Does Giving Gratitude Guarantee Better Health?

November 21, 2011

Dale Carnegie’s second Human Relations principle says to, “Give honest, sincere appreciation.”  In his best-selling business book of all time, How to Win Friends and Influence People, Mr. Carnegie explains how showing appreciation helps to develop and strengthen relationships because people love to be thanked.

As a child, I loathed writing thank you cards for birthday, holiday and ad hoc gifts, however as an adult, I find the activity quite cathartic and intrinsically rewarding.  A few weeks prior to Thanksgiving, I decided to explore if there was any scientific evidence supporting the notion that the expression of gratitude positively impacts the ‘thanker’ in addition to the recipient.

Psychologists Robert Emmons and Michael McCullough are engaged in a long-term research project designed to create and disseminate a large body of novel scientific data on the nature of gratitude, its causes, and its potential consequences for human health and well-being.  They explain that gratitude is the “forgotten factor” in happiness research as the benefits of expressing it range from better physical health to improved mental alertness.  Additionally, people who express gratitude are more likely to offer emotional support to others.

I was surprised to learn that throughout history, philosophers and religious leaders espoused gratitude as a virtue integral to health and well-being.  “Thousands of years of literature talk about the benefits of cultivating gratefulness as a virtue,” says University of California Davis psychology professor Robert Emmons.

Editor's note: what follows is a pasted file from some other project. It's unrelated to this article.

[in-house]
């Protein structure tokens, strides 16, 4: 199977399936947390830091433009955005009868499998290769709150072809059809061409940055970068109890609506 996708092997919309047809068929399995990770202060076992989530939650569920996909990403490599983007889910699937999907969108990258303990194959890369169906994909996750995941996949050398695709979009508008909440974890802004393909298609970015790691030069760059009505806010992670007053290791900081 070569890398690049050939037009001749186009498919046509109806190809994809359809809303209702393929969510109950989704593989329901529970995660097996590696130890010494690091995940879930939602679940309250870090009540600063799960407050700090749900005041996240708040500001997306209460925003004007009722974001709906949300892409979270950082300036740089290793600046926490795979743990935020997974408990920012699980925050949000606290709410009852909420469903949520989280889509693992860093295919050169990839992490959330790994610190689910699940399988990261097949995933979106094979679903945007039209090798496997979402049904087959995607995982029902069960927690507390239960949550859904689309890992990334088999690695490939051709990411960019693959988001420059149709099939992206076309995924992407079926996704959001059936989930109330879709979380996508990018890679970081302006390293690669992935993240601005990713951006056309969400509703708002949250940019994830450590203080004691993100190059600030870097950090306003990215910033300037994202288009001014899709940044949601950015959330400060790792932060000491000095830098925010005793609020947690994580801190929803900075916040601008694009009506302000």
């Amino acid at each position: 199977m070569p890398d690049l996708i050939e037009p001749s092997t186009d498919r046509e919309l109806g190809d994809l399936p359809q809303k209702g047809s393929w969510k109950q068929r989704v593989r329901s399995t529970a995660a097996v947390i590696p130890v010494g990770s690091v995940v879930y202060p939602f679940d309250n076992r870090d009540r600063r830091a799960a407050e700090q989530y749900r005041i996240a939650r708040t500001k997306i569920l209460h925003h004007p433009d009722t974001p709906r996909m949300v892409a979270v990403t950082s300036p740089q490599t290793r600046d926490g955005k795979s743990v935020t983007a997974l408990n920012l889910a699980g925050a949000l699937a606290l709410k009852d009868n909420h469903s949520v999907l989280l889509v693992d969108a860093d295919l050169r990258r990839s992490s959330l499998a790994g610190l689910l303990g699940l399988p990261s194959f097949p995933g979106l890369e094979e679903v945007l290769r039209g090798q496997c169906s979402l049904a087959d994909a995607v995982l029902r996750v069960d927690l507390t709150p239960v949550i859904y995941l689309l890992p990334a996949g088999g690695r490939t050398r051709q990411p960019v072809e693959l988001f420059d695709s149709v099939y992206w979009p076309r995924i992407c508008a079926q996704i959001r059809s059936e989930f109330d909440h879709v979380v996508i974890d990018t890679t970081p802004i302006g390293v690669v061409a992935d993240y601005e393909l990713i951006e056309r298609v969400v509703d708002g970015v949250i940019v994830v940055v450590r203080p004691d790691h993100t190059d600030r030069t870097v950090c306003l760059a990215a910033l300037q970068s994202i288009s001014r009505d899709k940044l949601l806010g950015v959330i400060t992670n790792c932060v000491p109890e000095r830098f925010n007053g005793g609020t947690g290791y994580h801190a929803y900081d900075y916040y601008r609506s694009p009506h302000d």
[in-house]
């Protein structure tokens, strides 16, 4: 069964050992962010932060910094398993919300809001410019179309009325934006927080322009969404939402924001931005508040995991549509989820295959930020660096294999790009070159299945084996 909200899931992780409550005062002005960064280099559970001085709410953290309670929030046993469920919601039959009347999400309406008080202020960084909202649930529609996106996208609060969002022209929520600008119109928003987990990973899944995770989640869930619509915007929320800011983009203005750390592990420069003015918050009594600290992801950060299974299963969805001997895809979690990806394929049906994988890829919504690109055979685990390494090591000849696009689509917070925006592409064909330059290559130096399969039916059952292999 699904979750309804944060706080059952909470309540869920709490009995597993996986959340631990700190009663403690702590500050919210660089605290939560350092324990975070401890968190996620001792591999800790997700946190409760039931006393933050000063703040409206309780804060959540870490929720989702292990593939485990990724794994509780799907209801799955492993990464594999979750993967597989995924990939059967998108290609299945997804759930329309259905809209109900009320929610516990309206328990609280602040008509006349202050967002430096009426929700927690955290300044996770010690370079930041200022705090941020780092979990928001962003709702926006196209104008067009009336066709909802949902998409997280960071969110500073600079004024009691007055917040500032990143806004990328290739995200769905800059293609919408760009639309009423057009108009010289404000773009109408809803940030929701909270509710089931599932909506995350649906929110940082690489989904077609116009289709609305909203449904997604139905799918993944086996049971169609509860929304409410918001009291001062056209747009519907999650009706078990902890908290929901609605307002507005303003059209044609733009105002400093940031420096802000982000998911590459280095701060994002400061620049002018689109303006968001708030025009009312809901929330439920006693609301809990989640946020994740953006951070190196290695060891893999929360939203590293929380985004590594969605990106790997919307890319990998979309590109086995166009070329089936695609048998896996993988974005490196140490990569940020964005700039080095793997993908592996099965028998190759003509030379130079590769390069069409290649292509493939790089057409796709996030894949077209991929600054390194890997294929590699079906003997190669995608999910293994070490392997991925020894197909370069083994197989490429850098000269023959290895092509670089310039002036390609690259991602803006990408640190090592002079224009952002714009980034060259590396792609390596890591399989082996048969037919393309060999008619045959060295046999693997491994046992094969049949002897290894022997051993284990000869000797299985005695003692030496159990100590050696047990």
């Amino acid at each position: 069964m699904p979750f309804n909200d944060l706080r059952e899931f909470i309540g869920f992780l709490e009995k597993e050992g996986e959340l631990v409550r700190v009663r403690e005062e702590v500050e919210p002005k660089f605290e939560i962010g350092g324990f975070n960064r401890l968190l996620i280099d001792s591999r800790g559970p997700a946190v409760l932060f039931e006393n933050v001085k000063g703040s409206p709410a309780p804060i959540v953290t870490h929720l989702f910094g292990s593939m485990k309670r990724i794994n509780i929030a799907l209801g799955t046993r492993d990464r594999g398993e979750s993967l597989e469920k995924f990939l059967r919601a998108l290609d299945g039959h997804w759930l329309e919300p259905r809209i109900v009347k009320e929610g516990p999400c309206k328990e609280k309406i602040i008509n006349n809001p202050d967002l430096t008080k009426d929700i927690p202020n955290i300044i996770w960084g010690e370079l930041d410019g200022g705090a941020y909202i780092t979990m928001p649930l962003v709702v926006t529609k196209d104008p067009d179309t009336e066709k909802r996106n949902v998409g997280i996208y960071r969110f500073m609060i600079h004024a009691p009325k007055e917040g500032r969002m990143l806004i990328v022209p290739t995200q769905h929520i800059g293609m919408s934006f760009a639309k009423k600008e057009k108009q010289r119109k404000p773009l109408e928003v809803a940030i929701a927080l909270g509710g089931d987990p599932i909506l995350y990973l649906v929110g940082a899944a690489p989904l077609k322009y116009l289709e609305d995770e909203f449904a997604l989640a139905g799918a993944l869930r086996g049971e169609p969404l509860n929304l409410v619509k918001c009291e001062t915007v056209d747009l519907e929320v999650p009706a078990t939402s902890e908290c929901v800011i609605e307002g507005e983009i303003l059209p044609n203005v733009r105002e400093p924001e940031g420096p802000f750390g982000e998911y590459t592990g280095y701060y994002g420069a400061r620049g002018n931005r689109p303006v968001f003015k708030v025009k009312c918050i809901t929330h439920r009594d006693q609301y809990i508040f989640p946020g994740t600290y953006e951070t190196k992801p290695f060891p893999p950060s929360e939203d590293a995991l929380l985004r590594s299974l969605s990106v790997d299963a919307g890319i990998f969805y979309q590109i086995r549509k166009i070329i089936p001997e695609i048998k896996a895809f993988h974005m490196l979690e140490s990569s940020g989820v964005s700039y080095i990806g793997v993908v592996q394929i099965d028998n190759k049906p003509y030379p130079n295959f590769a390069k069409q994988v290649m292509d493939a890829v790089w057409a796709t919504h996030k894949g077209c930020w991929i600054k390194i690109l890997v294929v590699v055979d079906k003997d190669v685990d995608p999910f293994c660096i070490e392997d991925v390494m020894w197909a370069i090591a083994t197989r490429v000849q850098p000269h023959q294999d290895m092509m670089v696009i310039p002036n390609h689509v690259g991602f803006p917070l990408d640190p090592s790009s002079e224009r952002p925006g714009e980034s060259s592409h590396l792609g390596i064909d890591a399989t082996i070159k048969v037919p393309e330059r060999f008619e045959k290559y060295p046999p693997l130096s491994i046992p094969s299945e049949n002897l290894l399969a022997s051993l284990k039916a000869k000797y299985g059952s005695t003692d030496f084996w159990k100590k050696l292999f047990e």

Through a recent movement called positive psychology, mental health professionals are studying how virtues such as gratitude can benefit our health.  Here are a few promising results of their research:

  • According to an interview with Emmons by, grateful people defined as those who perceive gratitude as a permanent trait rather than a temporary state of mind, have an edge on the not-so-grateful where health is concerned.  Emmons stated, “Grateful people take better care of themselves and engage in more protective health behaviors like regular exercise, a healthy diet, regular physical examinations.”
  • While stress can stimulate sickness not limited to heart disease and cancer- and claims responsibility for up to 90% of all doctor visits, gratitude enables us to better manage stress. “Gratitude research is beginning to suggest that feelings of thankfulness have tremendous positive value in helping people cope with daily problems, especially stress,” Emmons stated.
  • Not surprisingly, grateful people tend to think more optimistically which researchers say boosts the immune system.  Lisa Aspinwall, PhD, a psychology professor at the University of Utah stated, “There are some very interesting studies linking optimism to better immune function.”   In one study, researchers comparing the immune systems of healthy, first-year law students under stress found that, by midterm, students characterized as optimistic (based on survey responses) maintained higher numbers of blood cells that protect the immune system, compared with their more pessimistic classmates.
  • Other researchers have found that focusing on and appreciating the positive aspects of life on a habitual basis is related to a generally higher level of psychological well-being and a lower risk of certain forms of psychopathology.

So, don’t wait until Thanksgiving to express your sincere appreciation or gratitude for others.  By incorporating these expressions into your daily life, you will more than likely cultivate optimism, thwart sickness and live an overall healthier lifestyle.

This post is brought to you by the good folks at Dale Carnegie Training of Central & Southern New Jersey. We would love to connect with you on Facebook and Twitter @CarnegieJersey.

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